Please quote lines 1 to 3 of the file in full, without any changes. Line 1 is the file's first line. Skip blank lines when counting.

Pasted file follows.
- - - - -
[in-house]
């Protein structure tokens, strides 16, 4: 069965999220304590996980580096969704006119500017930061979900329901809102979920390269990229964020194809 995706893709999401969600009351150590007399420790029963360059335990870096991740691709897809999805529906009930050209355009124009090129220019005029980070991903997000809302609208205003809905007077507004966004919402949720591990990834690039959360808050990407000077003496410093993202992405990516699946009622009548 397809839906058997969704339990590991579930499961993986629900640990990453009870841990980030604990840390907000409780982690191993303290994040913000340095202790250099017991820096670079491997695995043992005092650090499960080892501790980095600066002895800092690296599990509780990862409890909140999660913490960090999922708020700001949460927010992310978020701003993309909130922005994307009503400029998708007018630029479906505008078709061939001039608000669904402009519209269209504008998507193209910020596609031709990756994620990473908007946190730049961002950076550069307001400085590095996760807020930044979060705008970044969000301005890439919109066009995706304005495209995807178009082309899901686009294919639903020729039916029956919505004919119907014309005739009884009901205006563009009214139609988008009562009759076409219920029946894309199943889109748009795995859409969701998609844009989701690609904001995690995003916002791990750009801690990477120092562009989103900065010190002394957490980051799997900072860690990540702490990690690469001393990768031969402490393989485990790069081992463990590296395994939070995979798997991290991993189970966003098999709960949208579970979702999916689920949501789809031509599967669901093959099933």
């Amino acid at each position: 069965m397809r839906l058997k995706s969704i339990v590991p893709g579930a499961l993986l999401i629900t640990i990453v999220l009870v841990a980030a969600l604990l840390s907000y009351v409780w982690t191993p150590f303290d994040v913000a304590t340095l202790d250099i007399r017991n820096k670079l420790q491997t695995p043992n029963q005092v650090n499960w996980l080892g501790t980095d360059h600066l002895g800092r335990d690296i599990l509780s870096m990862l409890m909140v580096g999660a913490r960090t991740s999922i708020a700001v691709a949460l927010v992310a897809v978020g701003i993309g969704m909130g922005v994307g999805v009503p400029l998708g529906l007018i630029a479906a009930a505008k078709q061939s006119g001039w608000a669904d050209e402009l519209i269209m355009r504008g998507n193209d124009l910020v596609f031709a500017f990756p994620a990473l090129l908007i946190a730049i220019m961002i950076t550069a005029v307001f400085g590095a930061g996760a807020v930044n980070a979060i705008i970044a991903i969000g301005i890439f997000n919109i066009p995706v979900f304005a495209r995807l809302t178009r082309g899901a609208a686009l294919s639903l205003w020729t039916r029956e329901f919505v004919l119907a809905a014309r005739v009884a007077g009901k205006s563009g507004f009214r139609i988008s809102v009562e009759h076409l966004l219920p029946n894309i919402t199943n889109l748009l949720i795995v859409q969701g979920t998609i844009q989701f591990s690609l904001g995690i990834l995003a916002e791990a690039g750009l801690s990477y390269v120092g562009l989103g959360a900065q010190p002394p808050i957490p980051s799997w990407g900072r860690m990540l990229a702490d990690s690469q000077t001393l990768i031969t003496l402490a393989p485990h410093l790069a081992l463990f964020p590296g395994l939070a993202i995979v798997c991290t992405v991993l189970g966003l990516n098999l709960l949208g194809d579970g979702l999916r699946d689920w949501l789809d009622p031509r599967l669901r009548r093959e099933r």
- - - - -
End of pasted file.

[in-house]
């Protein structure tokens, strides 16, 4: 069965999220304590996980580096969704006119500017930061979900329901809102979920390269990229964020194809 995706893709999401969600009351150590007399420790029963360059335990870096991740691709897809999805529906009930050209355009124009090129220019005029980070991903997000809302609208205003809905007077507004966004919402949720591990990834690039959360808050990407000077003496410093993202992405990516699946009622009548 397809839906058997969704339990590991579930499961993986629900640990990453009870841990980030604990840390907000409780982690191993303290994040913000340095202790250099017991820096670079491997695995043992005092650090499960080892501790980095600066002895800092690296599990509780990862409890909140999660913490960090999922708020700001949460927010992310978020701003993309909130922005994307009503400029998708007018630029479906505008078709061939001039608000669904402009519209269209504008998507193209910020596609031709990756994620990473908007946190730049961002950076550069307001400085590095996760807020930044979060705008970044969000301005890439919109066009995706304005495209995807178009082309899901686009294919639903020729039916029956919505004919119907014309005739009884009901205006563009009214139609988008009562009759076409219920029946894309199943889109748009795995859409969701998609844009989701690609904001995690995003916002791990750009801690990477120092562009989103900065010190002394957490980051799997900072860690990540702490990690690469001393990768031969402490393989485990790069081992463990590296395994939070995979798997991290991993189970966003098999709960949208579970979702999916689920949501789809031509599967669901093959099933």
């Amino acid at each position: 069965m397809r839906l058997k995706s969704i339990v590991p893709g579930a499961l993986l999401i629900t640990i990453v999220l009870v841990a980030a969600l604990l840390s907000y009351v409780w982690t191993p150590f303290d994040v913000a304590t340095l202790d250099i007399r017991n820096k670079l420790q491997t695995p043992n029963q005092v650090n499960w996980l080892g501790t980095d360059h600066l002895g800092r335990d690296i599990l509780s870096m990862l409890m909140v580096g999660a913490r960090t991740s999922i708020a700001v691709a949460l927010v992310a897809v978020g701003i993309g969704m909130g922005v994307g999805v009503p400029l998708g529906l007018i630029a479906a009930a505008k078709q061939s006119g001039w608000a669904d050209e402009l519209i269209m355009r504008g998507n193209d124009l910020v596609f031709a500017f990756p994620a990473l090129l908007i946190a730049i220019m961002i950076t550069a005029v307001f400085g590095a930061g996760a807020v930044n980070a979060i705008i970044a991903i969000g301005i890439f997000n919109i066009p995706v979900f304005a495209r995807l809302t178009r082309g899901a609208a686009l294919s639903l205003w020729t039916r029956e329901f919505v004919l119907a809905a014309r005739v009884a007077g009901k205006s563009g507004f009214r139609i988008s809102v009562e009759h076409l966004l219920p029946n894309i919402t199943n889109l748009l949720i795995v859409q969701g979920t998609i844009q989701f591990s690609l904001g995690i990834l995003a916002e791990a690039g750009l801690s990477y390269v120092g562009l989103g959360a900065q010190p002394p808050i957490p980051s799997w990407g900072r860690m990540l990229a702490d990690s690469q000077t001393l990768i031969t003496l402490a393989p485990h410093l790069a081992l463990f964020p590296g395994l939070a993202i995979v798997c991290t992405v991993l189970g966003l990516n098999l709960l949208g194809d579970g979702l999916r699946d689920w949501l789809d009622p031509r599967l669901r009548r093959e099933r």